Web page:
The Court must “accept as true all of the factual allegations contained in the complaint.” Erickson v. Pardus, 551 U.S. 89, 93 (2007). The Court must also “draw[ ] all reasonable factual inferences from those facts in the plaintiff's favor.” Edwards v. City of Goldsboro, 178 F.3d 231, 244 (4th Cir. 1999). However, statements of bare legal conclusions “are not entitled to the assumption of truth” and are insufficient to state a claim. Iqbal, 556 U.S. at 679. Furthermore, the court need not “accept as true unwarranted inferences, unreasonable conclusions, or arguments.” E. Shore Mkts., v. J.D. Assocs. Ltd. P'ship, 213 F.3d 175, 180 (4th Cir. 2000). “Threadbare recitals of the elements of a cause of action, supported by mere conclusory statements, do not suffice . . . [because courts] ‘are not bound to accept as true a legal conclusion couched as a factual allegation.'” Iqbal, 556 U.S. at 678 (quoting Twombly, 550 U.S. at 555).

         To survive a motion to dismiss, “a complaint must contain sufficient factual matter, accepted as true, ‘to state a claim to relief that is plausible on its face.'” Iqbal, 556 U.S. at 678 (quoting Twombly, 550 U.S. at 570). In other words, this “plausibility standard requires a plaintiff to demonstrate more than ‘a sheer possibility that a defendant has acted unlawfully.'” Francis, 588 F.3d at 193 (quoting Twombly, 550 U.S. at 570). A plaintiff must, using the complaint, “articulate facts, when accepted as true, that ‘show' that the plaintiff has stated a claim entitling him to relief.” Francis, 588 F.3d at 193 (quoting Twombly, 550 U.S. at 557). “Determining whether a complaint states [on its face] a plausible claim for relief [which can survive a motion to dismiss] will . . . be a context-specific task that requires the reviewing court to draw on its judicial experience and common sense.” Iqbal, 556 U.S. at 679.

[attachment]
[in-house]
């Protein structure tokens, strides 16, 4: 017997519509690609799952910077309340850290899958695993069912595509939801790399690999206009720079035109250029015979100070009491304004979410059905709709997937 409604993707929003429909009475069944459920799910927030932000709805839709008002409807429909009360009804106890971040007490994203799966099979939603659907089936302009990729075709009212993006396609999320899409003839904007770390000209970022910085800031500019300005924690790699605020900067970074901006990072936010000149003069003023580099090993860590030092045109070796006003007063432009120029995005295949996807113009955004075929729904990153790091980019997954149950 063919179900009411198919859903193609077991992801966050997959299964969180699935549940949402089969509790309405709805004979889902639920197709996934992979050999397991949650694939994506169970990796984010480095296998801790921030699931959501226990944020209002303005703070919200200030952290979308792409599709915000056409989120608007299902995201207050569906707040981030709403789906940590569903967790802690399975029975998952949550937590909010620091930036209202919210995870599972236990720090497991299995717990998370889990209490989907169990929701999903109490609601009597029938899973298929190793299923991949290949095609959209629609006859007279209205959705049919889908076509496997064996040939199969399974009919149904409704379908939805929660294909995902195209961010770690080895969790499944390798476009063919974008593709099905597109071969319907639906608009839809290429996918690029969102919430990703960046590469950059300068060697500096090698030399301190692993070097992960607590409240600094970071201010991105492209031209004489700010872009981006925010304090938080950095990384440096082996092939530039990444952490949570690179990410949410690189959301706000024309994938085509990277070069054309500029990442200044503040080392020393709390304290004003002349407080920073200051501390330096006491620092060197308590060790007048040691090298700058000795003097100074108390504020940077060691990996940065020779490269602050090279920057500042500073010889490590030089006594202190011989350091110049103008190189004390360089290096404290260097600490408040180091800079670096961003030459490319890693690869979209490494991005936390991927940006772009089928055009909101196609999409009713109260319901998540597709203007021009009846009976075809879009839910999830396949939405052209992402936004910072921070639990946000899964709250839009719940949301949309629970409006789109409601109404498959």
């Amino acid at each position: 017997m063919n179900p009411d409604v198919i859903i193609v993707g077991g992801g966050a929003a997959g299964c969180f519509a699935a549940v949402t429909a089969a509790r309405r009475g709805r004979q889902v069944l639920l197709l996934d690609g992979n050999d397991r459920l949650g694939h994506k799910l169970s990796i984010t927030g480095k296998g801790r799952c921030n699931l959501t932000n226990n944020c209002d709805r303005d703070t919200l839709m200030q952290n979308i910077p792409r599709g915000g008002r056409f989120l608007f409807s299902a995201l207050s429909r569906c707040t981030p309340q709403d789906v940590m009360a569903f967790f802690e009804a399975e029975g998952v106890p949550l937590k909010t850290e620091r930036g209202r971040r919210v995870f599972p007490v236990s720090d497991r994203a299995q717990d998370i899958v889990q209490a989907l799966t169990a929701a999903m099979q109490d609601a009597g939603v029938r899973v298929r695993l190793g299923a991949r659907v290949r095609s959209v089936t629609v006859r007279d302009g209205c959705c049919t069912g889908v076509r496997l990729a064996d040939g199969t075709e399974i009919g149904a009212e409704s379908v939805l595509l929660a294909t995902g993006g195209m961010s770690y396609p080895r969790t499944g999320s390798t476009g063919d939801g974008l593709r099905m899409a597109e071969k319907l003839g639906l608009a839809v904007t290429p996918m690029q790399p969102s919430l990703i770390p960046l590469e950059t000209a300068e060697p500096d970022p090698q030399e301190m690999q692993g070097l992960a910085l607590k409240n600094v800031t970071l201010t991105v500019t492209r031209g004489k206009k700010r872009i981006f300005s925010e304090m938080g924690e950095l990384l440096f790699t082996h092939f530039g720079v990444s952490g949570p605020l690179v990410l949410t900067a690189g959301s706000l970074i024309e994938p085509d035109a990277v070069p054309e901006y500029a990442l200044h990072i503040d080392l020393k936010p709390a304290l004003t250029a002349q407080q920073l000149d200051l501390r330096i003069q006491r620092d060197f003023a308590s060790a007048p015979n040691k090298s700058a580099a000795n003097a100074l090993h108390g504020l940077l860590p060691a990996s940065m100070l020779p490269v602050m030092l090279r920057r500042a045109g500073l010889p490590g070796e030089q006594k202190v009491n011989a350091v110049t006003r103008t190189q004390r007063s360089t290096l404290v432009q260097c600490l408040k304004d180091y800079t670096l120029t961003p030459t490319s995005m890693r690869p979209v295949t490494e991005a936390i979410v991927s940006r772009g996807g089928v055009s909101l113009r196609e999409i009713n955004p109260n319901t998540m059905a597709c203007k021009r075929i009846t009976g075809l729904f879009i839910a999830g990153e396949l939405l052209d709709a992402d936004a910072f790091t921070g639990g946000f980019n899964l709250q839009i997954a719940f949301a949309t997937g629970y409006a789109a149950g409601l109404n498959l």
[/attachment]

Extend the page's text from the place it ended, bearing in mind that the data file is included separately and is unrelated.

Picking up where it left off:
DISCUSSION

         The Defendant argues that the Plaintiff's claims are subject to West Virginia's two-year statute of limitations for personal injury and are, therefore, barred. Assuming the allegations of the complaint to be true, the Plaintiff was born on August 16, 1994, and was fourteen (14) years old on June 4, 2009, when he underwent the procedure to remove the OptEase Filter. He alleges that due to the defective condition of the filter, the procedure was terminated and he was required to undergo a second procedure. No. date for the second procedure is alleged.

         In West Virginia, an action for personal injury for which no limitation is otherwise prescribed must be brought “within two years next after the right to bring the same shall have accrued.” W.Va. Code § 55-2-12(b). West Virginia applies the two-year statute of limitations to both strict product liability and negligence claims (See Fugate v. Borg Textile Corp 881 F.2d 1069 (4th Cir. 1989)). Generally, the statute of limitations begins to run when the tort occurs.

“In those instances where the patient is immediately aware that something went wrong, the statute of limitations begins to run upon the plaintiff's awareness of adverse results of medical treatment. In such cases… the statute of limitations starts running with the plaintiff's knowledge of the fact that something went ...